Cohen is professor emeritus at New York University and Princeton University. His books include Soviet Fates and Lost Alternatives: From Stalinism to the New Cold War. He was interviewed on Democracy Now! this morning.

KC Shooting Suspect: A Long History of ‘Bigotry’

Reuters reports: “A man suspected of killing three people when he opened fire at two Kansas City-area Jewish centers on Sunday afternoon has been formally identified and is expected to face federal hate crimes charges as well as state charges, authorities said on Monday.”

LEONARD ZESKIND, DEVIN BURGHART, dburghart at irehr.org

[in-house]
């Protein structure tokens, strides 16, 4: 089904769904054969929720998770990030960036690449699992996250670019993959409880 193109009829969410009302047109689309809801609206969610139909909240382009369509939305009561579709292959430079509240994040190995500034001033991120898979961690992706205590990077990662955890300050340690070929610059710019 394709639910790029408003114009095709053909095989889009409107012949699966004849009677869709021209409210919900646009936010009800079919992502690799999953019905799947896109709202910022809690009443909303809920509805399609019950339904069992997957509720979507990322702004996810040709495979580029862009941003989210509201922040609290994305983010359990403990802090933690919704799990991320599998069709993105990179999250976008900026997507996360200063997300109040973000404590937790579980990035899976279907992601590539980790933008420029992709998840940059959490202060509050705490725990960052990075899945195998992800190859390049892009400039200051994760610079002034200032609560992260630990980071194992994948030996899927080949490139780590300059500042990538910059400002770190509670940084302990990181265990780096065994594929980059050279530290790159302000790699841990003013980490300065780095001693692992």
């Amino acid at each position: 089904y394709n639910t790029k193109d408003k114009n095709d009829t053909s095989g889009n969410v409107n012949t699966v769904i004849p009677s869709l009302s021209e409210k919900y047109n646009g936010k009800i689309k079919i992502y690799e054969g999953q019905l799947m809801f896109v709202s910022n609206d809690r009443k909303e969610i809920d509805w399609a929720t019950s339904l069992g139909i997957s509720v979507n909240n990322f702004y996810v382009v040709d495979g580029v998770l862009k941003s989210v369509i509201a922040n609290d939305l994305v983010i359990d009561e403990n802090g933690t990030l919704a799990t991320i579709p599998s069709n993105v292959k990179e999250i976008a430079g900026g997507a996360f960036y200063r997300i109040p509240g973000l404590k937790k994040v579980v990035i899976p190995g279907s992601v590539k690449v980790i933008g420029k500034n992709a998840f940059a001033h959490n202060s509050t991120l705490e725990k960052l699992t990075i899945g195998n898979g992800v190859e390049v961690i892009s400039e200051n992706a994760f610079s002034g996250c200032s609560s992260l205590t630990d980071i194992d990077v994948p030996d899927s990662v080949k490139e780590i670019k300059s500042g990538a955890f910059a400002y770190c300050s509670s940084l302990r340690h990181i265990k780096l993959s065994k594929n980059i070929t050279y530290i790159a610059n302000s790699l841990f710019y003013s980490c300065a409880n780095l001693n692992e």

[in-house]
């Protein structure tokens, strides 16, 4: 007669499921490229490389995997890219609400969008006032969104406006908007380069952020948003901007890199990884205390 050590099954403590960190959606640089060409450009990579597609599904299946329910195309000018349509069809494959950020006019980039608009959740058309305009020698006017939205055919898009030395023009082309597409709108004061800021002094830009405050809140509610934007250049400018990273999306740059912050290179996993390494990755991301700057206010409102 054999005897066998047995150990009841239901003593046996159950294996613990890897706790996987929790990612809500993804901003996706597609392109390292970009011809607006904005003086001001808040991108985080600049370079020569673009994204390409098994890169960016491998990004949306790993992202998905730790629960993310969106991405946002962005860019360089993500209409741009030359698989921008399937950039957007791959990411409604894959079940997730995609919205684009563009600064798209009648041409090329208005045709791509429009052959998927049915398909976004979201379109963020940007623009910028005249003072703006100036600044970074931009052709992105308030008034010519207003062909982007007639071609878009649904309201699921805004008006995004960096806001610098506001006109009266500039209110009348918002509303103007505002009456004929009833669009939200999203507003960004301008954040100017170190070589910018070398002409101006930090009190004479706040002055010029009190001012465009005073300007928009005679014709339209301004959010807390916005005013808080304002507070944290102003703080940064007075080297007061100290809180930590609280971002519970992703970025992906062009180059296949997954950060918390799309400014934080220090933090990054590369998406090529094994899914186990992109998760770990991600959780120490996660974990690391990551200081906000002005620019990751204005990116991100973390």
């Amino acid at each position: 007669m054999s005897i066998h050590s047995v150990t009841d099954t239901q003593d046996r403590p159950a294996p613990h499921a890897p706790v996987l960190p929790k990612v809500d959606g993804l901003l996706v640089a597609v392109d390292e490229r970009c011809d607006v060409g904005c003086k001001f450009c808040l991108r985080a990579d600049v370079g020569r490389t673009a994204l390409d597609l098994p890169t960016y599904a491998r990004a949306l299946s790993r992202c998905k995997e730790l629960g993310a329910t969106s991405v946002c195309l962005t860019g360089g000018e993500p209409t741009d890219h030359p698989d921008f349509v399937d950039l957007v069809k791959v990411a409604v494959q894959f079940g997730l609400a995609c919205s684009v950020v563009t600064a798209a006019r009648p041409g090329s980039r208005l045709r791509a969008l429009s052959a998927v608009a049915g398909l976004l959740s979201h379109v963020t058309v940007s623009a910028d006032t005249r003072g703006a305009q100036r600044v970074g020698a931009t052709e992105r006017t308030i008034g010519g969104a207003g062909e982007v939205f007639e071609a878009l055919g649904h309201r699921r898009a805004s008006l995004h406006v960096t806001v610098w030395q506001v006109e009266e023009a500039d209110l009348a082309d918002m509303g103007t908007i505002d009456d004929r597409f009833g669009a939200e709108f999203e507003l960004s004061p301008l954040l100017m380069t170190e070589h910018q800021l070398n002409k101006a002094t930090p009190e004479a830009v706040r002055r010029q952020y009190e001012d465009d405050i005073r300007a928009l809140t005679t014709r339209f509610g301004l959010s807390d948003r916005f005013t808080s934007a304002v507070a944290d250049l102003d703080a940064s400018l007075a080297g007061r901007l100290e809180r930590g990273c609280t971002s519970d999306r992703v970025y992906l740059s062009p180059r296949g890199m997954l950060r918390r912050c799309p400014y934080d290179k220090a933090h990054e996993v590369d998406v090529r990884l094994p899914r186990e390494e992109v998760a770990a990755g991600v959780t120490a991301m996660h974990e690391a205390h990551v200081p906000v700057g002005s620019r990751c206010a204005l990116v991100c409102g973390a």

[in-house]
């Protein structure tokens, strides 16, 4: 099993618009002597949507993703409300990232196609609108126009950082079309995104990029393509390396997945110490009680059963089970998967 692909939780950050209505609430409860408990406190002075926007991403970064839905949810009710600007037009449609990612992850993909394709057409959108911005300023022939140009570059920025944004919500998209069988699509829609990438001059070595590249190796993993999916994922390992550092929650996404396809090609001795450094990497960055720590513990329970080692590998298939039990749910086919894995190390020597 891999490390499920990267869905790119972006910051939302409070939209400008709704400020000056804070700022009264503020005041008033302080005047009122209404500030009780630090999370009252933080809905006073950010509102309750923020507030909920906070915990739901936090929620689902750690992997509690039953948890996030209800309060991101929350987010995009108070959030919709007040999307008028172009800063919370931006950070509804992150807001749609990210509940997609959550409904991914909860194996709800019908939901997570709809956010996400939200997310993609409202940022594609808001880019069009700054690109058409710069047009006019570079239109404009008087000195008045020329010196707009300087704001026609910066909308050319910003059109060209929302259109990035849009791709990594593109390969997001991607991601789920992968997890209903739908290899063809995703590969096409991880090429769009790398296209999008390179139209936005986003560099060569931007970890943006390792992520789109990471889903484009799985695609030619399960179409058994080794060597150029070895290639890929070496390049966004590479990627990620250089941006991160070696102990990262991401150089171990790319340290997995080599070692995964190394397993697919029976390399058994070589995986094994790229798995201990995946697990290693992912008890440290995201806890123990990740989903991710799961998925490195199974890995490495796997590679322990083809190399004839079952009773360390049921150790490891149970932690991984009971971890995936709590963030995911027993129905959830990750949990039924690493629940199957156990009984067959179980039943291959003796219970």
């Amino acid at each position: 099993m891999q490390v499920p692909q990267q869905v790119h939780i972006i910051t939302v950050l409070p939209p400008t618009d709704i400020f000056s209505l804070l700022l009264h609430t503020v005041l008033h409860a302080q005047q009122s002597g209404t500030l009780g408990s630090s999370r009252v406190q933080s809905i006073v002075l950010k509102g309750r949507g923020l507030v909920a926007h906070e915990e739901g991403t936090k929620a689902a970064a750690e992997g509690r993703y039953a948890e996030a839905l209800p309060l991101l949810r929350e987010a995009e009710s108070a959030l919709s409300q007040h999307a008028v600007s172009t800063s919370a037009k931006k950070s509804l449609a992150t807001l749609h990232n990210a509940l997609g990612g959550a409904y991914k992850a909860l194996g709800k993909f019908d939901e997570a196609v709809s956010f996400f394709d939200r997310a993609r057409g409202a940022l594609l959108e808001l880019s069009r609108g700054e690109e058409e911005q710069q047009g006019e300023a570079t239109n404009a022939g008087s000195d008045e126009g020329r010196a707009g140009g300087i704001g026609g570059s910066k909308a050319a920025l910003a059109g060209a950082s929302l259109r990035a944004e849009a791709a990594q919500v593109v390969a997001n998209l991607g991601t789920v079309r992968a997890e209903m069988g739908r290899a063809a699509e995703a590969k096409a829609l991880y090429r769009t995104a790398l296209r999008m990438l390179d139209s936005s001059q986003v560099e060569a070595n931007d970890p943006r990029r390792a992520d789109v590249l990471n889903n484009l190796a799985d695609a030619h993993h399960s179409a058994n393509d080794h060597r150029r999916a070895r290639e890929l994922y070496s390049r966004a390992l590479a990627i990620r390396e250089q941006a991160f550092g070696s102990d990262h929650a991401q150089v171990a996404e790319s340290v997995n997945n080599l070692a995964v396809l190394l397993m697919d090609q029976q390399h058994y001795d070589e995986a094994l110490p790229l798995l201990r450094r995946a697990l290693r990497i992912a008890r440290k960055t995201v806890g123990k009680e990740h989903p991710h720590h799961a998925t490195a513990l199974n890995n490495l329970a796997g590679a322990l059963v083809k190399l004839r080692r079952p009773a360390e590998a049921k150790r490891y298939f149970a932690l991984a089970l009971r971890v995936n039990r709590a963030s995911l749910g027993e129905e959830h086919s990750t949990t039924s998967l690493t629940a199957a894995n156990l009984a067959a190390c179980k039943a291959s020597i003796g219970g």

Zeskind is the president of the Institute for Research and Education on Human Rights and author of Blood and Politics: The History of White Nationalism from the Margins to the Mainstream. In a statement, he said, “Many of those on IREHR’s boards, including myself, have had past dealings with Frazier Glenn Miller and the effect of this alleged shooter’s racism, anti-Semitism and anti-gay bigotry. Whatever name Mr. Miller goes by today, we remember him from the heavily armed para-military organization he created in North Carolina. We remember the bravery of those from the now-defunct North Carolinians Against Racist and Religious Violence organization who faced Miller down in the 1980s. And we praise the good common sense of the voters in southwest Missouri who did not vote for him when he ran for office in the recent past, and we condemn those who did vote for this raving bigot.”